Reaching out to someone could make all the difference, says Love Island’s Dr Alex George
A&E doctor and Love Island contestant Dr Alex George, is among celebrities who are speaking out about loneliness in a specially produced film released today for Samaritans’ Brew Monday, 21 January 2019.
Brew Monday encourages people to get together with friends, family and work mates, who may be lonely, for a cuppa and a chat. It’s a takeover of Blue Monday, the third Monday in January, which has been dubbed ‘the most difficult day of the year’.
Dr Alex George, an A&E doctor at Lewisham Hospital in London, said: “Moments like Brew Monday can help make us more aware of the need to reach out to people who might be feeling lonely. Reaching out to someone over a cuppa, could possibly make all the difference. It’s like the domino effect – a chain reaction of positive events.”
BRIT Award nominated IDLES front man, Joe Talbot, radio presenter Gemma Cairney and super star poet and mental health campaigner Hussain Manawer, join Dr Alex George in the video. The celebrities build a trail of biscuits shaped like dominoes to illustrate how reaching out to someone could be the start of them feeling less lonely and the beginning of a positive domino effect. The video can be seen here.
Dr Alex George experienced feelings of loneliness as a student and credits a friend for listening to him. He said: “In my fourth year of medical school, I went away on a placement to Truro in Cornwall. Being far away, I felt incredibly isolated, which led me to feel lonely and unhappy, but I was lucky to have a few friends out there with me.
“They noticed I was feeling down and went out of their way to talk to me about how I was feeling. Something as simple as someone listening, made a huge difference.”
It’s not all about biscuits though – there’s a serious side to Brew Monday, as loneliness is an issue that can affect everyone, including young people. A report launched today by Samaritans looked at the role loneliness can play in suicide risk. Researchers spoke to 18-24 year olds about their experiences of loneliness and suicidal feelings. They found that loneliness played a significant role in young people’s suicidal thoughts, with many citing the stigma around loneliness as the main reason preventing them getting the help they needed. The report can be found here.
19-year-old footballer Ruth Fox, who was part of the research said: “I have a strong network of people around me, but can often feel like I have absolutely no one to confide in. For me, the most valuable thing that can help on a day to day basis is people checking in on me, it makes me feel a lot less alone and like someone has got my back.”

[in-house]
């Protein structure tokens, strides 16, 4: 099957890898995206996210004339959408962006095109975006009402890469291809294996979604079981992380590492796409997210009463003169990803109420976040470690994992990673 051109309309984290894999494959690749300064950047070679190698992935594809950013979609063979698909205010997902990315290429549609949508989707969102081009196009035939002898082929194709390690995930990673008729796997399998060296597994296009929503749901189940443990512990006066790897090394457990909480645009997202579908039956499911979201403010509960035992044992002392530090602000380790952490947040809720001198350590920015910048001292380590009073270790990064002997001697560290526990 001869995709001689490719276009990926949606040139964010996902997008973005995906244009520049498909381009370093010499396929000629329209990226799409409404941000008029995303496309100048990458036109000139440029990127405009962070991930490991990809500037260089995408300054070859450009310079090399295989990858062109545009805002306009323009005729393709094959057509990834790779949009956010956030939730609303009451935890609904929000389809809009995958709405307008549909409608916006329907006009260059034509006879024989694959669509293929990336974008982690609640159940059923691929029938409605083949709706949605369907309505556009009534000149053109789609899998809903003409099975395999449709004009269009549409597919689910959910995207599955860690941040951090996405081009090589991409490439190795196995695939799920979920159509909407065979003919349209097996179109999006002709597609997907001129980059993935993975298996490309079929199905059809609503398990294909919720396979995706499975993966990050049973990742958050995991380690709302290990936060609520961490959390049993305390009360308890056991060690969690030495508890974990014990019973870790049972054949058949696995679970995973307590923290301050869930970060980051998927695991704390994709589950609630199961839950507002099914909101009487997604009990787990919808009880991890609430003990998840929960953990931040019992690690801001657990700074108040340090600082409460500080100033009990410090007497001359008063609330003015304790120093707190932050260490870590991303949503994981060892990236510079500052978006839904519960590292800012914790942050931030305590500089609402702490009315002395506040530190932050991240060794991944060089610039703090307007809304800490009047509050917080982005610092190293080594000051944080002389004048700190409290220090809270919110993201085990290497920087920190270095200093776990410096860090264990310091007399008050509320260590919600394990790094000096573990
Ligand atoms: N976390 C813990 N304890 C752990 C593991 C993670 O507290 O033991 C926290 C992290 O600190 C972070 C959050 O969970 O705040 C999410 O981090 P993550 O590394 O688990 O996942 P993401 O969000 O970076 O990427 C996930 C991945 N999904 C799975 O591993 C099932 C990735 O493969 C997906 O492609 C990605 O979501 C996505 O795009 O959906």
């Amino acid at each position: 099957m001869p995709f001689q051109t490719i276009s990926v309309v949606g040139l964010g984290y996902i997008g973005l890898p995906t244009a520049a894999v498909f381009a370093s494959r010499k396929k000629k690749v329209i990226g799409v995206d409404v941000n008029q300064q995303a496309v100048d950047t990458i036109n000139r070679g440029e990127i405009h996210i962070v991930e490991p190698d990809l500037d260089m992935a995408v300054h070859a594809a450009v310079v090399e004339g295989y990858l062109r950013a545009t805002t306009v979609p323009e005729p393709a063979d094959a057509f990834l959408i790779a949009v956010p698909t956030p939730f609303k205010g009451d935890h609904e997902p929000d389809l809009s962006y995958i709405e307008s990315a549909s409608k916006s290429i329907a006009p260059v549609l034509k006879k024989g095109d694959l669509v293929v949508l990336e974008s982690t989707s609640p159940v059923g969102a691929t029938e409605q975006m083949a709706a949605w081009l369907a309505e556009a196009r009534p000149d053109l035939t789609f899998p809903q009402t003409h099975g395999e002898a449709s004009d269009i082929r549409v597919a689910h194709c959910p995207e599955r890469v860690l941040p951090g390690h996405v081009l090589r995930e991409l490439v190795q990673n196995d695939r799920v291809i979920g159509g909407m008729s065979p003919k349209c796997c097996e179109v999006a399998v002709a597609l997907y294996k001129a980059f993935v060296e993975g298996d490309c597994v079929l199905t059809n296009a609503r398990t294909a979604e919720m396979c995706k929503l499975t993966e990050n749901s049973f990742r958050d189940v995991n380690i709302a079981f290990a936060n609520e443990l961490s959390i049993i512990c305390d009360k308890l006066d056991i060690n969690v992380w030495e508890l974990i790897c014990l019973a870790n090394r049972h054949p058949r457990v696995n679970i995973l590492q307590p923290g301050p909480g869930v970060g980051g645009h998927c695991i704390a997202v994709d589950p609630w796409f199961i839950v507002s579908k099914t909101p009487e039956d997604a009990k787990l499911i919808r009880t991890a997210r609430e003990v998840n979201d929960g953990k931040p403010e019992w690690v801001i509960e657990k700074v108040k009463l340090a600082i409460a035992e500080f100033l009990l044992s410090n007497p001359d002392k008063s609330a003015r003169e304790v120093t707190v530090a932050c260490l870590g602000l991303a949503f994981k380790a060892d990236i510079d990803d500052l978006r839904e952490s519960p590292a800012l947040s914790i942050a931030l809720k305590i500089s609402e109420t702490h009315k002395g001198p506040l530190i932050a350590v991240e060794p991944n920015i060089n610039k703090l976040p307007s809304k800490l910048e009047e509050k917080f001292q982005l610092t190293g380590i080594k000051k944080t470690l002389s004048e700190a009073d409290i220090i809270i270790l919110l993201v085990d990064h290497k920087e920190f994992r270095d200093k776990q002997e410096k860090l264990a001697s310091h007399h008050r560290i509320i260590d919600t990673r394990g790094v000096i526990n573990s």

Samaritans CEO Ruth Sutherland said: “Days like Brew Monday can help raise awareness of loneliness as a national issue but, for too long, loneliness in young people has not been taken seriously. It’s time to put this right and listen to what they are telling us.
“Local areas desperately need more funding for appropriate services and opportunities across our communities that support young people to be listened to and to get any help they need.”
All over the UK and Ireland in communities and workplaces, people will be getting their mugs out to support Brew Monday, whilst raising vital funds to support Samaritans’ life-saving work. Over 150 rail stations events will take place with volunteers talking to people about the service on their daily commute and across the rail industry, over 70 tea parties will be put on to join Brew Monday celebrations.
Notes to Editors:
- Find out more about Brew Monday at www.samaritans.org/brewmonday
- If you are supporting Samaritans on Brew Monday, you can share your moment on social media using the hashtag #BrewMonday.
- You can follow @samaritans on Twitter, @samaritanscharity on Instagram or find us on facebook www.facebook.com/samaritanscharity
- The report can be found here: https://www.samaritans.org/samaritans-policy-and-influencing-work/loneliness-suicide-and-young-people and sets out key findings from:
- An online survey with 250 young people between June and October 2018, who had felt lonely and suicidal at some point in their lives
- Interviews with 15 young people on their experiences of loneliness and suicidal thoughts
- A literature review on loneliness and suicide
- A policy roundtable with experts on loneliness, suicide and young people
- Anyone can contact Samaritans for FREE any time from any phone on 116 123. This number won’t show up on your phone bill. Or you can email [email protected] or visit www.samaritans.org to find details of your nearest branch.
- Samaritans is a charity and it’s the public’s kind donations and more than 20,000 volunteers that mean we are always there for anyone struggling to cope. Find out how you can support us at www.samaritans.org/supportus.